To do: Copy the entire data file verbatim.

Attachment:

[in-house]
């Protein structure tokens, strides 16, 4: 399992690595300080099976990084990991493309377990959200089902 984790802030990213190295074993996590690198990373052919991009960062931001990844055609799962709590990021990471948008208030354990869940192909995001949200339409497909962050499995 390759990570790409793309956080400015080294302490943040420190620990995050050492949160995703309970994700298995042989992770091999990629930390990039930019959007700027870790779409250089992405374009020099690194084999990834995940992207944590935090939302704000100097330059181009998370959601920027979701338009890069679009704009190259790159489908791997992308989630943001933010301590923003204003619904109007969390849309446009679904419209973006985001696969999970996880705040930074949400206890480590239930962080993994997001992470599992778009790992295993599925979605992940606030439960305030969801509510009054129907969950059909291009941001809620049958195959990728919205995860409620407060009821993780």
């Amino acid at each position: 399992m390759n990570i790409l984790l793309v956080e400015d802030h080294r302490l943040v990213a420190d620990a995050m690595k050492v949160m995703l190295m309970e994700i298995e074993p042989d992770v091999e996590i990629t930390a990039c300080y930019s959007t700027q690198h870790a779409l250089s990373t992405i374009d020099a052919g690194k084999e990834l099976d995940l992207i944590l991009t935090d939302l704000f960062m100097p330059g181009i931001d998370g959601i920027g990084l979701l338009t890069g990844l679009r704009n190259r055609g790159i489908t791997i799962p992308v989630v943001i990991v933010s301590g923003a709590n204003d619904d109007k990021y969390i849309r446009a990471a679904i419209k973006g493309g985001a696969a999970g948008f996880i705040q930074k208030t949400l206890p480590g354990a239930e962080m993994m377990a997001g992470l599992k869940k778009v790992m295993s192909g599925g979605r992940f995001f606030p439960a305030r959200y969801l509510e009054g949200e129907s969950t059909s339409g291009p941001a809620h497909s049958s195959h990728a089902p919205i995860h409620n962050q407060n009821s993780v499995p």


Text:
[in-house]
């Protein structure tokens, strides 16, 4: 399992690595300080099976990084990991493309377990959200089902 984790802030990213190295074993996590690198990373052919991009960062931001990844055609799962709590990021990471948008208030354990869940192909995001949200339409497909962050499995 390759990570790409793309956080400015080294302490943040420190620990995050050492949160995703309970994700298995042989992770091999990629930390990039930019959007700027870790779409250089992405374009020099690194084999990834995940992207944590935090939302704000100097330059181009998370959601920027979701338009890069679009704009190259790159489908791997992308989630943001933010301590923003204003619904109007969390849309446009679904419209973006985001696969999970996880705040930074949400206890480590239930962080993994997001992470599992778009790992295993599925979605992940606030439960305030969801509510009054129907969950059909291009941001809620049958195959990728919205995860409620407060009821993780």
């Amino acid at each position: 399992m390759n990570i790409l984790l793309v956080e400015d802030h080294r302490l943040v990213a420190d620990a995050m690595k050492v949160m995703l190295m309970e994700i298995e074993p042989d992770v091999e996590i990629t930390a990039c300080y930019s959007t700027q690198h870790a779409l250089s990373t992405i374009d020099a052919g690194k084999e990834l099976d995940l992207i944590l991009t935090d939302l704000f960062m100097p330059g181009i931001d998370g959601i920027g990084l979701l338009t890069g990844l679009r704009n190259r055609g790159i489908t791997i799962p992308v989630v943001i990991v933010s301590g923003a709590n204003d619904d109007k990021y969390i849309r446009a990471a679904i419209k973006g493309g985001a696969a999970g948008f996880i705040q930074k208030t949400l206890p480590g354990a239930e962080m993994m377990a997001g992470l599992k869940k778009v790992m295993s192909g599925g979605r992940f995001f606030p439960a305030r959200y969801l509510e009054g949200e129907s969950t059909s339409g291009p941001a809620h497909s049958s195959h990728a089902p919205i995860h409620n962050q407060n009821s993780v499995p």